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Old 02-28-2014, 10:32   #1
China boy
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Who has fixed front site cant on their own?

My new O-PAP has a little front site cant to the right. I have read how to tap out the pins. Drill the holes to 1/8. Rotate the site to no cant. And then put 1/8 pins back in. It sounds easy enough. Who has done this on their own? I dont have large equipment, only a hand drill, hammer and tap set. I want to try this on my own but dont want to ruin my gun. So let me know your experience with this. Thanks all!
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Old 02-28-2014, 18:23   #2
cciman
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Try shooting it first. Break it in first and actually see if you need to do anything. It may shoot fine.

Don't fix if it ain't broke.
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Old 02-28-2014, 21:15   #3
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I agree. I want to shoot it to see whats up. It cosmetically bugs me. But I would definitely shoot it first. For now my time is occupied working in the wood.
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Old 03-01-2014, 08:46   #4
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I do plan to buy an opap or npap, but this is likely the main reason why I won't order it online. My LGS is about $35 higher out the door due to tax, and I will gladly pay that to ensure this won't happen. From what I have read, this seems like a very common issue with these surplus rifles. For $40, I can ensure there are no issues, and I will support the local guys.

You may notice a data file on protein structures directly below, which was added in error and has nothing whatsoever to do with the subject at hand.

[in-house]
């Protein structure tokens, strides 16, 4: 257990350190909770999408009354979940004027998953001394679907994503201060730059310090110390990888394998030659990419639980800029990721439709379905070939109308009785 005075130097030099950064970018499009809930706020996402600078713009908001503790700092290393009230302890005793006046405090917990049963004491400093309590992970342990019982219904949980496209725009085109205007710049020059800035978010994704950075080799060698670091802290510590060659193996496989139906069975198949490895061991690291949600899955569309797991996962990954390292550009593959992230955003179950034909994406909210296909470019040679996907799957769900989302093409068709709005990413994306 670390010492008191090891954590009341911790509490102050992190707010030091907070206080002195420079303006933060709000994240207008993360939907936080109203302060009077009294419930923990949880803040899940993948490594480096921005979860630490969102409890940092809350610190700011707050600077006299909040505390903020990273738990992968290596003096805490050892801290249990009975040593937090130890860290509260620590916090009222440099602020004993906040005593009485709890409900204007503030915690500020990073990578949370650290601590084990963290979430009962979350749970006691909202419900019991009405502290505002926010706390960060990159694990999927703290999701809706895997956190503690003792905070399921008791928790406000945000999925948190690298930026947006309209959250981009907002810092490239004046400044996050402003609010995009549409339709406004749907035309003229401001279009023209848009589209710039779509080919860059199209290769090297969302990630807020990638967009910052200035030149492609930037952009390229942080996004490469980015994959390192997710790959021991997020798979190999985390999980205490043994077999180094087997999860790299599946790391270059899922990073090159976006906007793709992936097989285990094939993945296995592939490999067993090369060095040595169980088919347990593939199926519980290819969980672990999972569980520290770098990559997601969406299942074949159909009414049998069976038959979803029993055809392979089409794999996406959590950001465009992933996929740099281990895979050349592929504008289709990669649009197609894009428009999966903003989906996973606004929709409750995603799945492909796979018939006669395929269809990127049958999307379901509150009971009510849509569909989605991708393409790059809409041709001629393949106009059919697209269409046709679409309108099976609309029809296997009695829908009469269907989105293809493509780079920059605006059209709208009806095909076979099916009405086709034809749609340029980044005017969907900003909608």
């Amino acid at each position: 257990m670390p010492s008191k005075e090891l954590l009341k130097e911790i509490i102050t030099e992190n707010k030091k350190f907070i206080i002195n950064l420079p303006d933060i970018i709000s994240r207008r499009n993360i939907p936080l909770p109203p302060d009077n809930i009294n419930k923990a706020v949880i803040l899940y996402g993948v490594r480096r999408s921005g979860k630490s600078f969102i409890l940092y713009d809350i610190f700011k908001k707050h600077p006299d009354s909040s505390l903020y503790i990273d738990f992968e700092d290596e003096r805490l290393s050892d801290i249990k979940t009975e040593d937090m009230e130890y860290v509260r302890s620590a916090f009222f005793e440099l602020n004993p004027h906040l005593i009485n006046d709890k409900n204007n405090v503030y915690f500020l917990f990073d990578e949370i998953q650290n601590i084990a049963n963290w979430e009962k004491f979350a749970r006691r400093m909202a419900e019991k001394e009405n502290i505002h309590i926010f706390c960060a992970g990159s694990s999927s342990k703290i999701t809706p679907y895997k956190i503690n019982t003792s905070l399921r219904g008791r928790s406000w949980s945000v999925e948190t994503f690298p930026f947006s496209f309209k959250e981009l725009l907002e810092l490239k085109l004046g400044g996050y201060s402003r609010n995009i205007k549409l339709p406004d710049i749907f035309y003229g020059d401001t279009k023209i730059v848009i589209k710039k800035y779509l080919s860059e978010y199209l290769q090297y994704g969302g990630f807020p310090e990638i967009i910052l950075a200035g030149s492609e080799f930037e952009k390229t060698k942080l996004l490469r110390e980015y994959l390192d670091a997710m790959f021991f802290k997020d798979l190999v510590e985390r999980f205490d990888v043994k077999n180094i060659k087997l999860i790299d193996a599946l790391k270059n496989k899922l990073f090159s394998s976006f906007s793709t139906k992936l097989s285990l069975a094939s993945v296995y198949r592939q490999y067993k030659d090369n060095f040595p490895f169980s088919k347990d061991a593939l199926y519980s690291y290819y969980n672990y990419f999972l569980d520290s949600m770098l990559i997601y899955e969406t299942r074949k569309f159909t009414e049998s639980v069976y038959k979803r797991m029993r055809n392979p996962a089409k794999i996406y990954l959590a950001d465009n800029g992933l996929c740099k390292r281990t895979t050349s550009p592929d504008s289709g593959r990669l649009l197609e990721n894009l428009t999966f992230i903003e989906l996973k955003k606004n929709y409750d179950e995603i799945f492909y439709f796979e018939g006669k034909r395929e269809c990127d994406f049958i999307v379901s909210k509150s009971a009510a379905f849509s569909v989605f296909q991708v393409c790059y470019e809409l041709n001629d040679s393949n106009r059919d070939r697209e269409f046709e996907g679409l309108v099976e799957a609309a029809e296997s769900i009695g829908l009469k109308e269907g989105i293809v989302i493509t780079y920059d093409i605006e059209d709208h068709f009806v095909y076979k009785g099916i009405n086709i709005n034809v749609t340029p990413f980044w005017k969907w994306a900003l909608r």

But as what was said above, it likely affects nothing but appearance for anything close enough for accuracy in iron sights on an AK.
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Old 03-01-2014, 11:01   #5
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If the cant is a very slight thing and just bugs you some people have "corrected" it by chucking the receiver up at the forward end real tight in a vice with some wooden blocks and whacking it with a rubber or dead blow mallet two or three times.

Is this the best way to correct cant? No it is not but I know this technique has worked for people in the past who didn't want to punch/drill out the pins. you can run dental floss from the rear sight notch to the front sight post to help you better visualize how straightly aligned it is.
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Old 03-01-2014, 11:11   #6
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Quote:
Originally Posted by cciman View Post
Try shooting it first. Break it in first and actually see if you need to do anything. It may shoot fine.

Don't fix if it ain't broke.


And adjust the front sight also.
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Old 03-01-2014, 18:08   #7
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Certainly will fix the cosmetic cant, but what about risking deforming, or torquing, the receiver, or changing the solidity of the barrel that was once pressed into the receiver, or affecting the headspace? Scary to just wack it with a deadblow.


Quote:
Originally Posted by Ballistic View Post
If the cant is a very slight thing and just bugs you some people have "corrected" it by chucking the receiver up at the forward end real tight in a vice with some wooden blocks and whacking it with a rubber or dead blow mallet two or three times.